Hey guys! Hope your Monday’s are off to a good start! I’ve been wanting to post this topic for a while so I’m going to dive right into it:
Why I stopped counting calories and tracking macros
While I know many people have had success with doing so (as I once did in the past), it’s personally not for me anymore…and hopefully these reasons will give you something to think about if you contemplate counting calories or tracking macros at some stage:
1) Calories do not measure nutrition: Merely representing a unit of energy, calories provide no indication how your body utilises those calories, the impact the food has on hormonal activity nor its influence on overall health and wellbeing. While a Snickers bar contains around 250 calories and an avocado racks in about 320 calories, the latter packs in far more nutrition per calorie and is more likely to leave you feeling satiated even once you’re done eating.
2) Counting calories takes away the joy of eating: Even though I eat a very healthy diet, I definitely still consider myself a foodie- I appreciate quality ingredients, can talk about food for hours, and love the experience that comes with both cooking at home & eating out. When I counted calories & macros, I noticed myself dreading social situations that focused around food purely because of the uncertainty over what I’d be eating and how it was prepared. Rather than a source of fulfillment and nourishment, food turned into a ball of numbers: A freshly-baked piece of bread was no longer something to be enjoyed, but instead viewed as 83 calories, 15g carbs, 2.7g protein & 1.1g of fat.
3) I became less in tune with my body & hunger signals: Hunger is not a straight line & no 2 days are the same. There were days that I found myself eating more just because I had calories remaining for the day whereas other days, I purposely restricted my eating to ensure I didn’t exceed my daily calorie allowance. What I didn’t realize is that each day, I was making myself less in tune with my own body & hunger signals. The thing is that our bodies are a lot smarter than we give them credit. Once you learn to trust it, your body will tell you when to eat and when to stop and eventually it will all balance out. If anything, we can look at babies & young children as role models. Even if there is merely an ounce of milk remaining, babies clamp their mouths shut once they’re satisfied. They know that eating or drinking too much volume will make them uncomfortable and they choose not to do it.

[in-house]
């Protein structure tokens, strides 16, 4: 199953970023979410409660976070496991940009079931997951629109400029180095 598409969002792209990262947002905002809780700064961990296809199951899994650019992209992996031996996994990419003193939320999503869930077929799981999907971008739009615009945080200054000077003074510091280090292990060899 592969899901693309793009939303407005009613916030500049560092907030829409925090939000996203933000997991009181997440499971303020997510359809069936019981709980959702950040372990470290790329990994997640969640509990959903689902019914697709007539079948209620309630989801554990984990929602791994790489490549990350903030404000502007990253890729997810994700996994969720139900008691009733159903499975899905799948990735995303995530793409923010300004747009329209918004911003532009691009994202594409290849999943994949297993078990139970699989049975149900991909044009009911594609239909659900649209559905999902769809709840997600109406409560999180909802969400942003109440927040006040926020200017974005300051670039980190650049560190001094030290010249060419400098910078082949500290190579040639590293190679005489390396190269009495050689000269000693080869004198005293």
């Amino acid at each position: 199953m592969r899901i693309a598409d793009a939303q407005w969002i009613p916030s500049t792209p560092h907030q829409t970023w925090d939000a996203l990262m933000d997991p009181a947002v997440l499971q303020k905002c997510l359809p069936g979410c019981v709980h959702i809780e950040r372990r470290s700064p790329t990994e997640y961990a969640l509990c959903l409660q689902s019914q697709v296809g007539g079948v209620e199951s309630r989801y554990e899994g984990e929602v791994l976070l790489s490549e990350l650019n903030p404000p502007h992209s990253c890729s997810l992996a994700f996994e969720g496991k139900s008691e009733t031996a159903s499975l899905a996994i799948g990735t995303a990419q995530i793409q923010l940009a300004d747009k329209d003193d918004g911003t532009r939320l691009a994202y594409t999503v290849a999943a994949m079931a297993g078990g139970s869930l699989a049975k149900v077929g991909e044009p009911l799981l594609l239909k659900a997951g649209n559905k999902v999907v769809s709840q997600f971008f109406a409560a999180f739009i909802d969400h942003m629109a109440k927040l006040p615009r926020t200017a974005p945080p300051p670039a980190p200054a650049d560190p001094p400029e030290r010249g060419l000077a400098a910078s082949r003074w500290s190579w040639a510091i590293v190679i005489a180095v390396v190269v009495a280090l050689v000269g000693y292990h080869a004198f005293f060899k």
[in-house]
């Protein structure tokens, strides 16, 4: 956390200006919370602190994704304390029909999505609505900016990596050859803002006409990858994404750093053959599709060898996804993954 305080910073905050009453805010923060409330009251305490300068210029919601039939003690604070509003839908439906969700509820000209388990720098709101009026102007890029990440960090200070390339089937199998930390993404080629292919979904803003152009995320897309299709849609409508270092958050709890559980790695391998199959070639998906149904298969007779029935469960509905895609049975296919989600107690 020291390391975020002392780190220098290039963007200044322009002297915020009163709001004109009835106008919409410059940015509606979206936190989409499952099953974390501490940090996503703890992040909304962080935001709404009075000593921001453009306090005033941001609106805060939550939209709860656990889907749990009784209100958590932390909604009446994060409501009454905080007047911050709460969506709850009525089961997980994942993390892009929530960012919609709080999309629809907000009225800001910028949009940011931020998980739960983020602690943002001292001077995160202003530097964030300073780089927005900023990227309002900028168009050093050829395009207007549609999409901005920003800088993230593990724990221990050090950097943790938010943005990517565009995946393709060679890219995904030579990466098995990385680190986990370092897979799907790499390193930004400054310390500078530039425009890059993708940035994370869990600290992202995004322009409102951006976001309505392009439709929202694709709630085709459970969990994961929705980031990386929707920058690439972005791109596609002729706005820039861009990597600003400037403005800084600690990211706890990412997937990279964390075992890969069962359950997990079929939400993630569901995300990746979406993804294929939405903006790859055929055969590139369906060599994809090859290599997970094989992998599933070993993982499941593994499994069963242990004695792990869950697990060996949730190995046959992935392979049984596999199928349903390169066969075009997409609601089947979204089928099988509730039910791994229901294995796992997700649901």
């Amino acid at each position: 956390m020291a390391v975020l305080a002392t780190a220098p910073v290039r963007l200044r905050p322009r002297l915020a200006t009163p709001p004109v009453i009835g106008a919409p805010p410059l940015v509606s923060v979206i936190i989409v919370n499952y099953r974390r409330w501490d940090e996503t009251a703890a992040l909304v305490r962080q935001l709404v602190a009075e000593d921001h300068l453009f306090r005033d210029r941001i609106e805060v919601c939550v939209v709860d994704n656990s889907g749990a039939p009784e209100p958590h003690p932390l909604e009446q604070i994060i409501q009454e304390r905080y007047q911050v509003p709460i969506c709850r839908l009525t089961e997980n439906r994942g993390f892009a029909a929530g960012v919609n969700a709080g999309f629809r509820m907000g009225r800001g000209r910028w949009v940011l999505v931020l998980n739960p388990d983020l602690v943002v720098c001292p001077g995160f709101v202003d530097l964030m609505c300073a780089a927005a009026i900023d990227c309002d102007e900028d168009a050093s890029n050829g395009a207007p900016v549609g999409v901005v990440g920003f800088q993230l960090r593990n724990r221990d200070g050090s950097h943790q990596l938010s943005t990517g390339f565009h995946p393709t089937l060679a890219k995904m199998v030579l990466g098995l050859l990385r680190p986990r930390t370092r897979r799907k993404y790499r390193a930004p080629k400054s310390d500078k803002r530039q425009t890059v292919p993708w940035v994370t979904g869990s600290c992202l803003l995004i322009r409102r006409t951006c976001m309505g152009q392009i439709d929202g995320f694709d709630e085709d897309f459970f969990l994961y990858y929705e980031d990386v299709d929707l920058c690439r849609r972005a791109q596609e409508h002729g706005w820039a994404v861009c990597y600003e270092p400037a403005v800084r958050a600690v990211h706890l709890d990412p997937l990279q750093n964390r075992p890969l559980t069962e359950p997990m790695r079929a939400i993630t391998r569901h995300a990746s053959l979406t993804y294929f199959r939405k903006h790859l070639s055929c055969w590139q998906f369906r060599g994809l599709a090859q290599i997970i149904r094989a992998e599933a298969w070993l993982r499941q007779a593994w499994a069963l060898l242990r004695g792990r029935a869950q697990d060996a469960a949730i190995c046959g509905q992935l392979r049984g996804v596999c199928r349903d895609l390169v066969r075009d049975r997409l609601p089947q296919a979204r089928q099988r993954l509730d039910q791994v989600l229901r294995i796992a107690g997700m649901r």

4) It made me obsessive & more stressed: Anyone who has ever counted calories or tracked macros will agree that it eventually turns into a numbers game i.e. trying to figure out how to get the most of your calories and hit your targets most efficiently. I found myself glued to my iPhone trying to readjust the numbers on the MyFitnessPal app, to the point that I considered buying a different brand of food for the sake of saving 10-15 calories per serving. The truth it that after a certain point, the build-up of stress & cortisol will start to hinder your progress no matter how on point you are with your numbers. When your body is stressed out, either mentally or physically, it stores fat as a defense mechanism.
5) Weight management goes far beyond calories in versus calories out: Although eating less calories than you’re expending technically should translate into weight loss, it’s not as black & white. Foods affect our bodies in different ways and go through various metabolic pathways. Not only that, but the foods we eat can directly affect the hormones that regulate when and how much we eat. Rather than focus on numbers, we’d be better off addressing the kinds of foods eaten, sustainability of our diet, quality of workouts, state of our physical & mental health & our overall lifestyle choices (e.g. sleep & stress levels).
That all being said, I do think that counting calories can be beneficial to an extent, especially in terms of understanding portion sizes & ensuring you are eating enough. Rather than morph into the focus of weight loss or healthy eating, counting calories should simply be a tool to turn to every so often. I personally still do look at calories & macros as a guideline, but if I’m counting anything, it’s going to be ingredients.
Have you ever counted calories or tracked macros?
Even if you haven’t, I would love to hear your thoughts on the matter!